Joan As Police Woman and My Sad Captains: the new and the new-er

While End of the Road has definitely got bigger since last year, the stages are still so close together that you can fall into a band without even realising it. If you were the band in devil outfits playing thrash metal at the Bimble Inn at 1am this morning, our photographer is dying to reach you.

One of 10 unsigned(ish) bands to win a slot on The Local stage, Fortuna Pop signings My Sad Captains' almost implausible summeriness was a gift on an afternoon as baking hot as this one. 'Here and Elsewhere' and the title track from June's 'Bad Decisions' EP showed off slacker indie pop sensibilities that singlehandedly steal back the "doo-ron-ron" from McDonalds and herald an inevitable radio takeover in the next year.


I'm From Barcelona and The Concretes: childhood wins

One of last year's unlikelier highlights was the hyperactive Swedish multi-piece I'm From Barcelona. A less creepy version of The Polyphonic Spree, their exuberance and catchy songs resulted in a forest of copy cat t-shirts roaming the grounds for the rest of the weekend.

Things seem to have got more serious this time round: gone are the school uniforms and Smurf outfits, to be replaced with black outfits and white braces. But this is one band for whom channelling The Strokes is never going to be a viable option.


Yo La Tengo: Romance is a prog guitar solo

Ten-minute thrash solos don't usually make the cut on romantic soundtracks so Yo La Tengo must have been doing something right during their Garden stage headline set last night. You couldn't move for couples wrapped around each other and for once the cold had nothing to do with it.

This owed a lot to the atmosphere which was dictionary-defined romantic. Miles away from the nearest large town, the sky above Larmer Tree Gardens was mapped with stars which, combined with an excellent light show and a fairly drunk audience, turned the field into a psychedelic arena, and served to spur the band on to new frenzies of effort.


Robyn Hitchcock & John Paul Jones: Forget Led Zep, tonight was JPJ's moment

We didn't realise quite how popular Robyn Hitchcock, the bard of all things surreal, is. The Big Top Tent at End Of The Road Festival was literally packed this evening.

Or could the hordes have been there to see his sidekick, a meek man by the name of John Paul Jones? He's from some band called Led something. Anyway, this dude's hot, you should check him out sometime. Let's hope Robyn keeps him for more than one gig.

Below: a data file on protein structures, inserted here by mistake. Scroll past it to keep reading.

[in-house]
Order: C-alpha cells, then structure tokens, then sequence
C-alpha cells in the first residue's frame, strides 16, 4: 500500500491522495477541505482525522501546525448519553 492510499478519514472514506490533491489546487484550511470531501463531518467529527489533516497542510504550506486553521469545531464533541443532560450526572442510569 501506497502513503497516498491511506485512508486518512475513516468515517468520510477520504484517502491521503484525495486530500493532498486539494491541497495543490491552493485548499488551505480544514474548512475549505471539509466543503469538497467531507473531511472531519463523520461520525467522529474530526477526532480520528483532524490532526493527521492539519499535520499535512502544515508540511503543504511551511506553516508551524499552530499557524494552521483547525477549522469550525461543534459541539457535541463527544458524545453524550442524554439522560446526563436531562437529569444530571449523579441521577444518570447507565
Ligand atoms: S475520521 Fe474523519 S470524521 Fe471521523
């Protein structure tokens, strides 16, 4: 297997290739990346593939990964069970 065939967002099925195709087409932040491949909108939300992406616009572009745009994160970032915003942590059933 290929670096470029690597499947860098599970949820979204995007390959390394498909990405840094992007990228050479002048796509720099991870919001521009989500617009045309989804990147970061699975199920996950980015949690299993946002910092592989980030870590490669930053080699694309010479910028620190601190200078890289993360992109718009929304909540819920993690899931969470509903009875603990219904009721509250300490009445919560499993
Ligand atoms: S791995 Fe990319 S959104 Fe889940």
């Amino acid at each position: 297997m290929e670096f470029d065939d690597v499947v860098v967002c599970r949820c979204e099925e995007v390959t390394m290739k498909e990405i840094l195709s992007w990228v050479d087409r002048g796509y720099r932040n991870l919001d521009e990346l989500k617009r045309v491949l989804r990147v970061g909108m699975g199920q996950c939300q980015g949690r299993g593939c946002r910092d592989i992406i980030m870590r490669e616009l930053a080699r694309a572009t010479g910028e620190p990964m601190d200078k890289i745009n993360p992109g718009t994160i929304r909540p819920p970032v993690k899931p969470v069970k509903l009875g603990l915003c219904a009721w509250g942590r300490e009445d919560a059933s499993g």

Midlake's jet lag lets them down

With everyone tooled up on cider, rum and whatever else they've got stuffed in their pockets, the mood at End of the Road was little short of ebullient this evening: not that you'd know it from Midlake's set on the Garden stage.


Stephanie Dosen and John Doe: The singer-songwriter paradox?

Being a singer-songwriter is a tricky business. Which route do you take? You can always attempt to bludgeon your audience into submission with the sheer power of your one act show, or you can entrance them with the ethereal magic of your fragile performance.

So far, we've seen both sides of the singer-songwriter paradox (well, as we like to call it) in just a few hours at End Of The Road Festival, first with Stephanie Dosen's disturbing, delicate folk and then with John Doe's straight-down-the-line country blues.


End Of The Road Festival: Getting it together in the country

The Dorset countryside - lush, green and verdant. Good for dairy farming and Thomas Hardy novels, but hardly the place for one of this summer's best folk, post-rock and Americana festivals?

Well, we reckon it's perfect. Everyone at End Of The Road Festival seems to be enjoying the varied acts, relaxed atmosphere and country estate setting that equals Latitude Festival in the beauty stakes. The myriad stalls selling premium local cider are, of course, just a plus. Ahem.


Allan Jones

Dylan To Start Work On New Album. . .

Well, it’s all going off on Planet Bob.

As if the Mark Ronson re-mix of “Most Likely You Go Your Way (And I’ll Go Mine)” and triple CD set that’s looming, plus Todd Haynes’ I’m Not There movie to follow, plus autumn dates across the US with Elvis Costello as special guest wasn’t quite enough to be going on with, there are now whispers that Dylan’s planning a new album in early 2008, and they are getting louder even as we speak.


John Mulvey

Neil Young's "Chrome Dreams II"

Apart from a few Beach Boys and Kosmische things I picked up in America in the early ‘90s, I’ve never been much of a bootleg collector; never had the time, I guess, with so much legitimately released music to get hooked on. As a consequence, my knowledge of Neil Young’s “Chrome Dreams” was limited to hazy memories from rush-reading Jimmy McDonough’s “Shakey” until news of “Chrome Dreams II” broke a few weeks ago.


John Mulvey

Brian Wilson and "That Lucky Old Sun"

It occurred to me last night, a minute or so into “Dance Dance Dance”, that I might have been a little blasé about this latest visitation from Brian Wilson and his band. As Alexis Petridis noted in his excellent review of the first night of Wilson’s latest Festival Hall residency, there’s a vague feeling of “nostalgia fatigue” surrounding these dates. I’ve seen him do “Pet Sounds”, “Smile”, and great further swathes of his gilded back catalogue, and I haven’t seen many better gigs in the past decade. But did I really need to see him do it again?



Editor's Letter

D'Angelo's "Black Messiah": some first thoughts

When Thom Yorke sneaked out his new solo album a few months back, I managed to hold out for 66 hours before writing a review of "Tomorrow's Modern Boxes". Since waking up...